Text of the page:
Skip to comments.Is sugar a toxin? Experts debate the role of fructose in our obesity epidemic
Posted on 09/10/2013 12:55:38 PM PDT by Red Badger
American eaters love a good villain. Diets that focus on one clear bad guy have gotten traction even as the bad guy has changed: fat, carbohydrates, animal products, cooked food, gluten. And now Robert Lustig, a pediatric endocrinologist at the University of California at San Francisco, is adding sugar to the list. His book "Fat Chance: Beating the Odds Against Sugar, Processed Food, Obesity, and Disease" makes the case that sugar is almost single-handedly responsible for Americans' excess weight and the illnesses that go with it. "Sugar is the biggest perpetrator of our current health crisis," says Lustig, blaming it for not just obesity and diabetes but also for insulin resistance, cardiovascular disease, stroke, even cancer. "Sugar is a toxin," he says. "Pure and simple."
His target is one particular sugar: fructose, familiar for its role in making fruit sweet. Fruit, though, is not the problem; the natural sugar in whole foods, which generally comes in small quantities, is blameless. The fructose in question is in sweeteners table sugar, high-fructose corn syrup, maple syrup, honey and others which are all composed of the simple sugars fructose and glucose, in about equal proportions.
Although glucose can be metabolized by every cell in the body, fructose is metabolized almost entirely by the liver. There it can result in the generation of free radicals (damaged cells that can damage other cells) and uric acid (which can lead to kidney disease or gout), and it can kick off a process called de novo lipogenesis, which generates fats that can find their way into the bloodstream or be deposited on the liver itself. These byproducts are linked to obesity, insulin resistance and the group of risk factors linked to diabetes, heart disease and stroke. (Lustig gives a detailed explanation of fructose metabolism in a well-viewed YouTube video called "Sugar: The Bitter Truth.")
Everyone agrees that fructose can be metabolized that way, but not that it always is metabolized that way when people consume it in moderate amounts. In rats, the link between fructose and metabolic diseases is so well established that researchers who want to study insulin-resistant rats feed them fructose to get them to that state. Fructose metabolism research in people, though, is limited by scientists' inability to kill their human subjects in order to dissect their livers and is further complicated by variation from human to human: Race, sex, exercise, melatonin, probiotics and antioxidants, among other things, affect how our bodies deal with fructose.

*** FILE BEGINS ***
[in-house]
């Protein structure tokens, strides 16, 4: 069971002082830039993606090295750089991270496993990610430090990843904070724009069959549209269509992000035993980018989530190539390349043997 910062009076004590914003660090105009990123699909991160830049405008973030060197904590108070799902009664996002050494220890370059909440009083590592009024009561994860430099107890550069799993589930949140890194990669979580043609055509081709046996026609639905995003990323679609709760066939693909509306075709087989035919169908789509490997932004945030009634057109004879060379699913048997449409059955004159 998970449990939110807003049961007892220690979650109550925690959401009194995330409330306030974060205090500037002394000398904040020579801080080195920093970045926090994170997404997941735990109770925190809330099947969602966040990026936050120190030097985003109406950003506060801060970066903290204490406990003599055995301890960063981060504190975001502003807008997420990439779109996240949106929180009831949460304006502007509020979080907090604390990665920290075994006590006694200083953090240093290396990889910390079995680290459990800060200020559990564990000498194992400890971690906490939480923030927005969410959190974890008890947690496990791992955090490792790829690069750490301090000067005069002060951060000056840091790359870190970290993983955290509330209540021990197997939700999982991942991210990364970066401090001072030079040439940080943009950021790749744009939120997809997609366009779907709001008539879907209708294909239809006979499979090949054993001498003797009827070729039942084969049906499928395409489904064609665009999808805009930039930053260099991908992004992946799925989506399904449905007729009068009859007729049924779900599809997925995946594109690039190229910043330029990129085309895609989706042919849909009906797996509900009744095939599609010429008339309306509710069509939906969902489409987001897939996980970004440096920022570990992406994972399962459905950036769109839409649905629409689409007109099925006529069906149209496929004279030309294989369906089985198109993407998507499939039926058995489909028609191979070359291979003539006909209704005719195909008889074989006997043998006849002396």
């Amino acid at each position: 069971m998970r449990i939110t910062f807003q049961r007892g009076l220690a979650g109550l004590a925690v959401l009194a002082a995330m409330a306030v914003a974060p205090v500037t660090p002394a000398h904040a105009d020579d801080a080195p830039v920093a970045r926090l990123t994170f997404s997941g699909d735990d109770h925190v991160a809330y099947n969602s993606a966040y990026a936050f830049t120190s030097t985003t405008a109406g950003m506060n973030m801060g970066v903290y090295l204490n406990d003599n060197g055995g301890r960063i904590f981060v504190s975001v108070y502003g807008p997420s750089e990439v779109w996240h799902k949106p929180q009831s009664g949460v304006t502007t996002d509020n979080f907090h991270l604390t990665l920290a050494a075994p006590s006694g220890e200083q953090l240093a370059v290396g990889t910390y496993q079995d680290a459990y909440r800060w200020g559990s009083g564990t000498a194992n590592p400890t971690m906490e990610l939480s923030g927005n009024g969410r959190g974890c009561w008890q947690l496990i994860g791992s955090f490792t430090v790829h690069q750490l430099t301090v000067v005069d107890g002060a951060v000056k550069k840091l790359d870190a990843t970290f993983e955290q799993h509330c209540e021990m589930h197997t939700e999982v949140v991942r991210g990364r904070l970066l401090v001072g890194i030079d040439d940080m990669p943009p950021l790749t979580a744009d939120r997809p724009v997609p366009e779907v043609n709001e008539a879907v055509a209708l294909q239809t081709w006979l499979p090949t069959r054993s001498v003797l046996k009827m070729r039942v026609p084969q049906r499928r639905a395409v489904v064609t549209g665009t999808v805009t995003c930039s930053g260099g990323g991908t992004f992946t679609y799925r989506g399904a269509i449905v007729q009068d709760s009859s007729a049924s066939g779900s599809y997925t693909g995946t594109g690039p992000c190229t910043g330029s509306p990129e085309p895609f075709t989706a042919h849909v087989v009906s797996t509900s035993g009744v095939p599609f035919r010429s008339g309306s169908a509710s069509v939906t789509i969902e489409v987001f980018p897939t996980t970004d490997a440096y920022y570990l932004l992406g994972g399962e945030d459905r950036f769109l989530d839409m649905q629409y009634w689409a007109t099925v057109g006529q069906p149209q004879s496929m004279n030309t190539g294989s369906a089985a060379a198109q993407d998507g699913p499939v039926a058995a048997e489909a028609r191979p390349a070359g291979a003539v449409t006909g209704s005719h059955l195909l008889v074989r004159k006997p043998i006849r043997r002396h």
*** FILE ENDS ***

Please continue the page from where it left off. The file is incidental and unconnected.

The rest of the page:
In some human studies, large doses of fructose have certainly been shown to do harm, and alarmingly quickly. One 2009 study fed 16 men a controlled diet, then that same diet plus a fructose supplement that added 35 percent to their calorie consumption, and found fat deposits on their livers, increased triglycerides and insulin sensitivity after just one week. But as the fructose dose decreases, so does the strength of the link to disease. Luc Tappy of the University of Lausanne in Switzerland concluded in a recent paper that, although large doses of fructose undoubtedly cause problems, "there is no solid evidence that fructose, when consumed in moderate amounts, has deleterious effects."
Tappy, one of the prominent participants in the fructose debate that Lustig ignited, gives voice to the position that many doctors and scientists share: Sugar is a bad guy, but not the one, overarching bad guy. "Telling people the problem is all fructose is completely wrong," says Walter Willett, chair of the nutrition department at the Harvard School of Public Health. "In the amounts being consumed, sugar can lead to serious damage and premature death. I think it's fair to say that's toxic," he says. "But it doesn't mean everything else is good."
Read Lustig's book carefully, and it's clear that his position isn't as radical as his sound bite implies: He believes that moderate consumption of fructose is safe. The "likely" safe threshold, he says, is 50 grams per day which translates to 100 grams, or a quarter-cup, of sugar that's half fructose. Average daily American consumption of added sweeteners, according to the USDA, is 95 grams just under Lustig's threshhold. And our consumption is decreasing, down from a peak of 111 grams in 1999.